Rather than looking at it as corruption, many Maltese strongly feel that access to this sort of ‘help’ should be universal and not restricted to the few. Otherwise it is apartheid - and that’s a bad thing!

Petty corruption is OK, as long as it is possible by all and sundry. The problem is the ‘preferenzi’ – the way that it is restricted to a select group.

Former Labour PM Alfred Sant said in a recent interview that we live through a system of ‘friends of friends’. He boasted that in the 30 to 40 years he has been in politics, he has been preaching about the ‘friends of friends’ phenomenon, explaining “it’s a Gonzi problem, it’s a Joseph Muscat problem, a Mintoff problem, a Fenech Adami problem…” He now admits that this is not just a PN problem, as he always had projected it in the past. It is a national trait. And he actually lost the battle to overturn this trait.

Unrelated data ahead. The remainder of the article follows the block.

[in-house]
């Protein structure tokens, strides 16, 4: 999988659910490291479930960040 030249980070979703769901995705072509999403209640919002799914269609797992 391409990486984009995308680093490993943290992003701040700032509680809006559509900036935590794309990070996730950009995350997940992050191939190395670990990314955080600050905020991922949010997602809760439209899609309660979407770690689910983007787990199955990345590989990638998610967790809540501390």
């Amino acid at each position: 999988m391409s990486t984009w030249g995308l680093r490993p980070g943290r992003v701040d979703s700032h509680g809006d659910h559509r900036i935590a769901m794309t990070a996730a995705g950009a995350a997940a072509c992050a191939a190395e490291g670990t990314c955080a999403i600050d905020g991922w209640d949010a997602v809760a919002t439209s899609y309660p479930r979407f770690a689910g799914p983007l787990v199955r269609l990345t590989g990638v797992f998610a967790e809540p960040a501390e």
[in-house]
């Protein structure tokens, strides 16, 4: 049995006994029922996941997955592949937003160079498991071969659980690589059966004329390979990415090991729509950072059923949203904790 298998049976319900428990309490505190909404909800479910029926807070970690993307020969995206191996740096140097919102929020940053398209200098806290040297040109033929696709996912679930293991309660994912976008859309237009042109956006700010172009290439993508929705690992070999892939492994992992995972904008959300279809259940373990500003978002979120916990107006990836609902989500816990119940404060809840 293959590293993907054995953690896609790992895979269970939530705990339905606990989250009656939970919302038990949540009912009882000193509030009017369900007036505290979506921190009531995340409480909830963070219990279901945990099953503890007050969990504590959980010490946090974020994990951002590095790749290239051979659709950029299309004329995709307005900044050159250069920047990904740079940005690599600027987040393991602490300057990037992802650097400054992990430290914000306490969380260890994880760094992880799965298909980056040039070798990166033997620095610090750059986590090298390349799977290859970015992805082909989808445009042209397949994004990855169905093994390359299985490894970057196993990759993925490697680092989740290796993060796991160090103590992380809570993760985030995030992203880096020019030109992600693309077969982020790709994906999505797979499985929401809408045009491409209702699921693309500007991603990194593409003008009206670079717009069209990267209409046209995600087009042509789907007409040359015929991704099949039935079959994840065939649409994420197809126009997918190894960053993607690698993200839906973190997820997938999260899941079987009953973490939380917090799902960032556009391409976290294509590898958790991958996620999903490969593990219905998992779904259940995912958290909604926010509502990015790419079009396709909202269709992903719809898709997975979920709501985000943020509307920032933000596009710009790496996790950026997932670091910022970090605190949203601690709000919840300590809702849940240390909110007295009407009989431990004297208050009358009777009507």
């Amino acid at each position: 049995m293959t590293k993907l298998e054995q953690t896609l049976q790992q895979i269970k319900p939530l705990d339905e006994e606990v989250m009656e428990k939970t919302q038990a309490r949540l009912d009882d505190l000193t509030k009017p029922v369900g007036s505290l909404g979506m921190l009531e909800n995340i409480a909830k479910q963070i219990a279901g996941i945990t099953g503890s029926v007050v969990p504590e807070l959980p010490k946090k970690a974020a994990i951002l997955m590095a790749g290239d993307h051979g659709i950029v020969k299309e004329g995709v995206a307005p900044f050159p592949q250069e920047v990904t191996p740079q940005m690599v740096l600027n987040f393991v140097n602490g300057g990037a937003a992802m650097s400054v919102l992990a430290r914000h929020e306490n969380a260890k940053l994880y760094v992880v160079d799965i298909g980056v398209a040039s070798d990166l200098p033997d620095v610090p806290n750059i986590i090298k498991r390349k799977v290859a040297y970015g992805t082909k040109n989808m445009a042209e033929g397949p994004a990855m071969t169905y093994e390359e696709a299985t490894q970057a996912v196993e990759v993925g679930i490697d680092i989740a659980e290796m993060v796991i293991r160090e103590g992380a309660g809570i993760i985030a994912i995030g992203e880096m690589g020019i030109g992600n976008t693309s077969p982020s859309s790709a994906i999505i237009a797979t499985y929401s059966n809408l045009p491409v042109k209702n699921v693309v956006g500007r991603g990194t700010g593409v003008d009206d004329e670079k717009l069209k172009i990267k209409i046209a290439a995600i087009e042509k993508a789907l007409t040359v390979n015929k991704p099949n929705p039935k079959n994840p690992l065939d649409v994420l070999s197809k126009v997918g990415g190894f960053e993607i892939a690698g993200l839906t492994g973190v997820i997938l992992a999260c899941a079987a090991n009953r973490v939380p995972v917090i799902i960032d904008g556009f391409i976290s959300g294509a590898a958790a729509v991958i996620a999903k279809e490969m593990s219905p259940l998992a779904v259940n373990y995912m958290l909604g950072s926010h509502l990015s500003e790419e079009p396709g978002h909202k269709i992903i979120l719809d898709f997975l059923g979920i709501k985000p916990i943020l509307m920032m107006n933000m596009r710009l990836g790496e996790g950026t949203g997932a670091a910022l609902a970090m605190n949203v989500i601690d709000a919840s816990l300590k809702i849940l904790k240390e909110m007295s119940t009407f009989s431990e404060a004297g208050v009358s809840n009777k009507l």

Nor is it limited to Malta. It is clear and obvious – and practically acceptable – in all Mediterranean countries, while it is frowned upon in Nordic countries where it still happens in surreptitious and subtle ways.

In this sense, the traffic fine system scandal is an interesting development.

When Austin Gatt removed petty traffic fines from being totally dependent on the police, his ministry planned a new system that was to be run by the local councils. The new system was tamper-proof. Once a booking was registered in the system, it could not be removed or ‘put to sleep’.

The only way one could avoid paying the fine was for the relative Tribunal to give a not-guilty verdict or for the Petitions Board to accept a reasonable explanation or circumstances that justified pardoning the fine. No one could breach the system and hide the ticket. Austin Gatt got no kudos for this – again a reflection on the Maltese attitude to petty corruption.

This was changed by the first Muscat Labour administration with the system being altered to be run by one entity – LESA – rather than the different local councils. The PN has accused the government that the new system was not as tight and secure as the previous one it replaced and such abuses – as were reported – became possible.